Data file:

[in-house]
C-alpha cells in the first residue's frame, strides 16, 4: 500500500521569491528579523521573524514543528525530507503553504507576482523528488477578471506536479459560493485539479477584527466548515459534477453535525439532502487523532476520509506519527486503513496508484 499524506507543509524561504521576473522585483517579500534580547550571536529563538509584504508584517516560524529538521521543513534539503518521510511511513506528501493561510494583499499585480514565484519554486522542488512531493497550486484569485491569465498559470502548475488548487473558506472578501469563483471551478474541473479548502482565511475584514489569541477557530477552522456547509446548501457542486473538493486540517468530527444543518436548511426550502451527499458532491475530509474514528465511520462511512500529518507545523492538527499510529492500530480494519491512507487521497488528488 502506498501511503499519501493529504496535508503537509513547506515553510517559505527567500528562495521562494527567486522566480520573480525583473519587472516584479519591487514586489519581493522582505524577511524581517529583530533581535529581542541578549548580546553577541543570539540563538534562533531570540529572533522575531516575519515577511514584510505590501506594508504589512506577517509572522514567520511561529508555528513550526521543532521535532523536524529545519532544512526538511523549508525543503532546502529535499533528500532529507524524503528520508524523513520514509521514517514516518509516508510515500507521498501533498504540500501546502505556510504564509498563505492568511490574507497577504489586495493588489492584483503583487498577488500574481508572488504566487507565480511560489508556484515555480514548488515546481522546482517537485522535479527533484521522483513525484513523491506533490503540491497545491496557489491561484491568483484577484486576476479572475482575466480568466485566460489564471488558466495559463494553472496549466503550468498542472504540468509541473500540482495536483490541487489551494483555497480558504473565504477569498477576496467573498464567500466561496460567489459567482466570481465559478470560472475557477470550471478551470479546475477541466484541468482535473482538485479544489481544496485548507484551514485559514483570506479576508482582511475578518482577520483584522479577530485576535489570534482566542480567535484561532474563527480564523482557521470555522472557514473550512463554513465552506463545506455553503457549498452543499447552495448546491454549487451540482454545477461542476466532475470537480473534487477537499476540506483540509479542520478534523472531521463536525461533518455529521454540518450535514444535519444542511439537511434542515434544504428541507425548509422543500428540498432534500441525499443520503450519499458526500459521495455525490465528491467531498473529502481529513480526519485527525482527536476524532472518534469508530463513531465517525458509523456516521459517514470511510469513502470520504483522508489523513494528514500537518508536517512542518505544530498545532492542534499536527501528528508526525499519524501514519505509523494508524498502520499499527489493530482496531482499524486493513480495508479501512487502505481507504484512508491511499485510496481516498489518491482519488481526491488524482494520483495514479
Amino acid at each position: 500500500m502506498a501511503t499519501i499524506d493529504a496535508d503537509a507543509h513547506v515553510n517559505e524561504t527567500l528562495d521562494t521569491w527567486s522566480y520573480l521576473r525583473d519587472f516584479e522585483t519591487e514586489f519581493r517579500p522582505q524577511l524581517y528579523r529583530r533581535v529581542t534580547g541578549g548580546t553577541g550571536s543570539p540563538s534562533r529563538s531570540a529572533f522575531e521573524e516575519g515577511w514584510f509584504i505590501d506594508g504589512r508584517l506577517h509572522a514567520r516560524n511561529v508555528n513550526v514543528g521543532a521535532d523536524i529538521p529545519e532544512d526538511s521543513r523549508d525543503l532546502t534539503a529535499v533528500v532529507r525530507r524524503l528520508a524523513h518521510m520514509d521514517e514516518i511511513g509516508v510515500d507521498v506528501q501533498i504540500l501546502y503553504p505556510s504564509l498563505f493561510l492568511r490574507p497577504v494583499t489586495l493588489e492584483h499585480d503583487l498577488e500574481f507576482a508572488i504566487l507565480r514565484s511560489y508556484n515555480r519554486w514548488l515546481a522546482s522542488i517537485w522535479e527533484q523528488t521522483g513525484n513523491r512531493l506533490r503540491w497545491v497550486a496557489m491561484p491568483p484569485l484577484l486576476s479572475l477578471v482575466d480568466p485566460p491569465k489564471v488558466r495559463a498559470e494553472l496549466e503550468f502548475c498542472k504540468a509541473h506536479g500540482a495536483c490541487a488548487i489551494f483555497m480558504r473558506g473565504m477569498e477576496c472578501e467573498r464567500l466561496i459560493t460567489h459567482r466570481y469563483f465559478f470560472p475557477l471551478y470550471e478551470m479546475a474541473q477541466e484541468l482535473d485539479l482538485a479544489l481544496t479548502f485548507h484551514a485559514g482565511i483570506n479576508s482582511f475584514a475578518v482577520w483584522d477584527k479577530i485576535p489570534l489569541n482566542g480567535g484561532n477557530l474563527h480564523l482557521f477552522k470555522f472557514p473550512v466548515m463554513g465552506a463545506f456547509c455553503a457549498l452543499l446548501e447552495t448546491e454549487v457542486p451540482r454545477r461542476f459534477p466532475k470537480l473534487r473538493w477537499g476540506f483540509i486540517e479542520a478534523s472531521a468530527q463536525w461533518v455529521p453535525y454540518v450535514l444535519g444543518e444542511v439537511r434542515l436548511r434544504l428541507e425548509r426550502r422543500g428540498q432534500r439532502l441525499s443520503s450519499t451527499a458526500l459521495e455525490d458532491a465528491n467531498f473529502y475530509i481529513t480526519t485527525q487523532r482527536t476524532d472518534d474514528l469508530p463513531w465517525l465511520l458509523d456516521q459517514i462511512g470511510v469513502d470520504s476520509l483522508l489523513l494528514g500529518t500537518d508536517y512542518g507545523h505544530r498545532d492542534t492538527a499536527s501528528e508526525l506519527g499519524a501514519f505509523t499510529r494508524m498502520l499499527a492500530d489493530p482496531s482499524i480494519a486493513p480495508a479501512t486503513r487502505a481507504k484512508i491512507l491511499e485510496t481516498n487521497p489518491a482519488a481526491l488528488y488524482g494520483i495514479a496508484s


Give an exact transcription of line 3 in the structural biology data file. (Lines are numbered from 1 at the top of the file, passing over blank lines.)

Amino acid at each position: 500500500m502506498a501511503t499519501i499524506d493529504a496535508d503537509a507543509h513547506v515553510n517559505e524561504t527567500l528562495d521562494t521569491w527567486s522566480y520573480l521576473r525583473d519587472f516584479e522585483t519591487e514586489f519581493r517579500p522582505q524577511l524581517y528579523r529583530r533581535v529581542t534580547g541578549g548580546t553577541g550571536s543570539p540563538s534562533r529563538s531570540a529572533f522575531e521573524e516575519g515577511w514584510f509584504i505590501d506594508g504589512r508584517l506577517h509572522a514567520r516560524n511561529v508555528n513550526v514543528g521543532a521535532d523536524i529538521p529545519e532544512d526538511s521543513r523549508d525543503l532546502t534539503a529535499v533528500v532529507r525530507r524524503l528520508a524523513h518521510m520514509d521514517e514516518i511511513g509516508v510515500d507521498v506528501q501533498i504540500l501546502y503553504p505556510s504564509l498563505f493561510l492568511r490574507p497577504v494583499t489586495l493588489e492584483h499585480d503583487l498577488e500574481f507576482a508572488i504566487l507565480r514565484s511560489y508556484n515555480r519554486w514548488l515546481a522546482s522542488i517537485w522535479e527533484q523528488t521522483g513525484n513523491r512531493l506533490r503540491w497545491v497550486a496557489m491561484p491568483p484569485l484577484l486576476s479572475l477578471v482575466d480568466p485566460p491569465k489564471v488558466r495559463a498559470e494553472l496549466e503550468f502548475c498542472k504540468a509541473h506536479g500540482a495536483c490541487a488548487i489551494f483555497m480558504r473558506g473565504m477569498e477576496c472578501e467573498r464567500l466561496i459560493t460567489h459567482r466570481y469563483f465559478f470560472p475557477l471551478y470550471e478551470m479546475a474541473q477541466e484541468l482535473d485539479l482538485a479544489l481544496t479548502f485548507h484551514a485559514g482565511i483570506n479576508s482582511f475584514a475578518v482577520w483584522d477584527k479577530i485576535p489570534l489569541n482566542g480567535g484561532n477557530l474563527h480564523l482557521f477552522k470555522f472557514p473550512v466548515m463554513g465552506a463545506f456547509c455553503a457549498l452543499l446548501e447552495t448546491e454549487v457542486p451540482r454545477r461542476f459534477p466532475k470537480l473534487r473538493w477537499g476540506f483540509i486540517e479542520a478534523s472531521a468530527q463536525w461533518v455529521p453535525y454540518v450535514l444535519g444543518e444542511v439537511r434542515l436548511r434544504l428541507e425548509r426550502r422543500g428540498q432534500r439532502l441525499s443520503s450519499t451527499a458526500l459521495e455525490d458532491a465528491n467531498f473529502y475530509i481529513t480526519t485527525q487523532r482527536t476524532d472518534d474514528l469508530p463513531w465517525l465511520l458509523d456516521q459517514i462511512g470511510v469513502d470520504s476520509l483522508l489523513l494528514g500529518t500537518d508536517y512542518g507545523h505544530r498545532d492542534t492538527a499536527s501528528e508526525l506519527g499519524a501514519f505509523t499510529r494508524m498502520l499499527a492500530d489493530p482496531s482499524i480494519a486493513p480495508a479501512t486503513r487502505a481507504k484512508i491512507l491511499e485510496t481516498n487521497p489518491a482519488a481526491l488528488y488524482g494520483i495514479a496508484s